The Psychology Behind Colours

8 years ago
3 minutes

Ever wondered why fast food outlets mostly adopt a red and yellow colour scheme in their branding?

Or why medical practices usually have blue walls? Colours affect our mood and behaviour in more ways than we can possibly imagine. Marketers have been capitalising on the theory behind colour psychology to make us feel a range of emotions, usually designed to split us with our cash. However, we can also harness the power of colour to create a desired mood or feeling in our apartments. So, when it comes to choosing the hue of your new painting, or the feature piece of furniture, or even the bunch of flowers on the table in the hallway, follow your instincts, and our helpful guide. Firstly, there are four psychological primary colours:

  • Red for the Body
  • Blue for the Mind
  • Yellow for our Emotions
  • Green for the essential balance of the three


Red – Physical

Full of strength and energy, red is a powerful colour. Its physical effect can stimulate an increased pulse rate, activating our “fight or flight” instinct. The colour red usually appears closer than it actually is, instantly grasping our attention as it is the most visible. While it can trigger a romantic and loving response, too much red can be demanding, aggressive, intense and defying. And as for the question above about fast food outlets, it also makes us feel hungry.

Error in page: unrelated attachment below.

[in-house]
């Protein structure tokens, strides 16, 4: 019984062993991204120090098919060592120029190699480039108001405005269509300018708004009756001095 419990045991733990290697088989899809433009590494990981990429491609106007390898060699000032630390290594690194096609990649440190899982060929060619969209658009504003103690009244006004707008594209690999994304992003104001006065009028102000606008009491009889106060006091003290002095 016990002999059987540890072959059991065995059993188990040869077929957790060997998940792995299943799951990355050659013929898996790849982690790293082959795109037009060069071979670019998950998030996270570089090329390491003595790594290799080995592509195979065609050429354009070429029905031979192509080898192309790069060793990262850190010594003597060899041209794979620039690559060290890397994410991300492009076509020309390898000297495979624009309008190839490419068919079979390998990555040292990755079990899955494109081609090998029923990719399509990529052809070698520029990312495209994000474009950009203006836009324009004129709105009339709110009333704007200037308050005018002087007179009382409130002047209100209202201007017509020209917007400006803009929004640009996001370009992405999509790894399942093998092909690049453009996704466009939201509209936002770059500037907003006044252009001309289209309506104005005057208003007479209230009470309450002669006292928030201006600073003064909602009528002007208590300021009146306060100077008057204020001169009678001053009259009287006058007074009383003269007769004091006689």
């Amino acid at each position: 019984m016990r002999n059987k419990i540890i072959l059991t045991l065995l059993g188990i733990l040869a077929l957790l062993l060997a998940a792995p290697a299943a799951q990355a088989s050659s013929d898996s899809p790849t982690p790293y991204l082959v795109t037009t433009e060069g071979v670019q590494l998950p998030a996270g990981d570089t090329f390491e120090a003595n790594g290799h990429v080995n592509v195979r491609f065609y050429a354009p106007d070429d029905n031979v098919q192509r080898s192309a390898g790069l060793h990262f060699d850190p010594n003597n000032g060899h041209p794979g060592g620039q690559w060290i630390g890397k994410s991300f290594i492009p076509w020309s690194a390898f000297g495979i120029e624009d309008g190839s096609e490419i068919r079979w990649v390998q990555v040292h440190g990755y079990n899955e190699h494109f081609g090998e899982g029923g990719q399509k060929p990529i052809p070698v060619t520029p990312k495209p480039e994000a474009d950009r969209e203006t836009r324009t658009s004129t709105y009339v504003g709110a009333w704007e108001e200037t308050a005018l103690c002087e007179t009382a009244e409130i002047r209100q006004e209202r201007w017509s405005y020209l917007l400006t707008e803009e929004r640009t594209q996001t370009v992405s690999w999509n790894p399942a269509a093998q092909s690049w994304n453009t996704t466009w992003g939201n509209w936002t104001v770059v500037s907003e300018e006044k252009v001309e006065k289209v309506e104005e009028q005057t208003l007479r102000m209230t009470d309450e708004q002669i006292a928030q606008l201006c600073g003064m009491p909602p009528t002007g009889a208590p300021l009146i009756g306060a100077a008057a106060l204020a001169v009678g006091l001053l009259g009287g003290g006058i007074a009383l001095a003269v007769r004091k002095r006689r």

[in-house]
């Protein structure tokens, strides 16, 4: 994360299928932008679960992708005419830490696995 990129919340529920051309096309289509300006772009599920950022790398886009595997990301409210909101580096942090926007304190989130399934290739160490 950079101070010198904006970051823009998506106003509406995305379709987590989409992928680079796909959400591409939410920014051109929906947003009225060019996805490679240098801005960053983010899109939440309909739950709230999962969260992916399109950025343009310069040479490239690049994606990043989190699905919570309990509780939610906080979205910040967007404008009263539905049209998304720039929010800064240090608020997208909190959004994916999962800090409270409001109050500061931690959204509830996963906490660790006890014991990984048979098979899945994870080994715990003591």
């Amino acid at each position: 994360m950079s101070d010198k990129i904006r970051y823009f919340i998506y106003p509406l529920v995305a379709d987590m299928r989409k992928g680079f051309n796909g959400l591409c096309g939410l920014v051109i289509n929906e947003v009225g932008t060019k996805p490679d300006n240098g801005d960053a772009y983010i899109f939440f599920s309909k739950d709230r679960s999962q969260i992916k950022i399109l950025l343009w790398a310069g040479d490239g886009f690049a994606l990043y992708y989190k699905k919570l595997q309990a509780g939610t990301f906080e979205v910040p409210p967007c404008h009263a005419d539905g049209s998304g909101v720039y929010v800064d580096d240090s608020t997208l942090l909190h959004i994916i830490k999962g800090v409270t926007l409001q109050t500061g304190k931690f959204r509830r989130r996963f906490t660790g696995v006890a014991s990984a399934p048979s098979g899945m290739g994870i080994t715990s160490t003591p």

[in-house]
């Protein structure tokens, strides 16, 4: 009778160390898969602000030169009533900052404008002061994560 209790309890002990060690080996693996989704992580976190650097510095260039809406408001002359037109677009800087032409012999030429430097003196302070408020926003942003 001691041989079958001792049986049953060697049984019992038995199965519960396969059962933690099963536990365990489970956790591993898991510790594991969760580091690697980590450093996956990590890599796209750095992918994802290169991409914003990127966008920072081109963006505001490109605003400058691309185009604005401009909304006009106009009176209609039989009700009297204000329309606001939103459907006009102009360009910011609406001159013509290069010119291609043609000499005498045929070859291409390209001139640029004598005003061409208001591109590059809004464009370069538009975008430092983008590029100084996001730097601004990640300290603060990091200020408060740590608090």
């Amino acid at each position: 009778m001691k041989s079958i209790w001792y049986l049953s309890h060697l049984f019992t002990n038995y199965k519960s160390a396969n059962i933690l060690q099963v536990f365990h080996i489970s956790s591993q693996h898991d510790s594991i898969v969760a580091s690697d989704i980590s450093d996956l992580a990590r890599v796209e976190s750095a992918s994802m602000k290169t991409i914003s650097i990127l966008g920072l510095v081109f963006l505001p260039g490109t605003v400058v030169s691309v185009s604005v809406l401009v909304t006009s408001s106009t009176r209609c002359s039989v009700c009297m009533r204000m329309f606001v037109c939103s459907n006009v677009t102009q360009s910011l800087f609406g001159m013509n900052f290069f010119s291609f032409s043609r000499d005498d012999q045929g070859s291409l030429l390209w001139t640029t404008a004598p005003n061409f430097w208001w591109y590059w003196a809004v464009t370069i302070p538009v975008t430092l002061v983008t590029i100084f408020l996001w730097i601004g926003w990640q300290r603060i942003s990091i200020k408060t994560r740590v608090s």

Apartment Tip: The placement of a red couch in a white room will balance out the stimulating red energy with the purity of white walls. The red couch will be an eye-catching feature piece in the room, inspiring us to be bold and take action. The red couch will bring energy to the room and prompt the release of adrenalin.


Blue – Intellectual

Serene and mentally calming, blue is the colour of intelligence and logic. A deeper blue colour stimulates clear thought and reflection, while a softer blue calms the mind and aids in concentration. Essentially, this colour of the mind, affects us mentally. However, too much blue can be perceived as cold, unemotional and aloof.

Apartment Tip: A blue chair at your desk will stimulate a clear mind before getting to work. Not only will it look fabulous in your study, but its vibrancy will aid self-expression. Also, why not paint a feature wall in your bedroom blue? It will help set a calm state-of-mind for the day ahead.


Yellow - Emotional

Optimistic and cheerful, yellow lifts our self-esteem, boosts our confidence, and encourages optimism. However, too much yellow can cause our self-esteem to plummet, raising our anxiety levels and emotional fragility, potentially leading to depression and irrationality.

Apartment Tip: Sunflowers on your bedside table will encourage an optimistic and happy mood before embarking on another busy day. It will uplift your spirits, encouraging a sense of confidence and optimism before stepping out.


Green - Balance & Growth

Green is the colour of reassurance as it is full of refreshment and restoration. Its rejuvenating nature revitalises us when we are physically or emotionally exhausted, but green may also indicate stagnation or be perceived as too bland. It’s also the colour of possessiveness, encouraging us to want to own things, to collect and to possess.

Apartment Tip: Painting a green feature wall in your bedroom will promote a better nights sleep, as green balances our mental, emotional and physical energies. Also try decorating each room with indoor plants.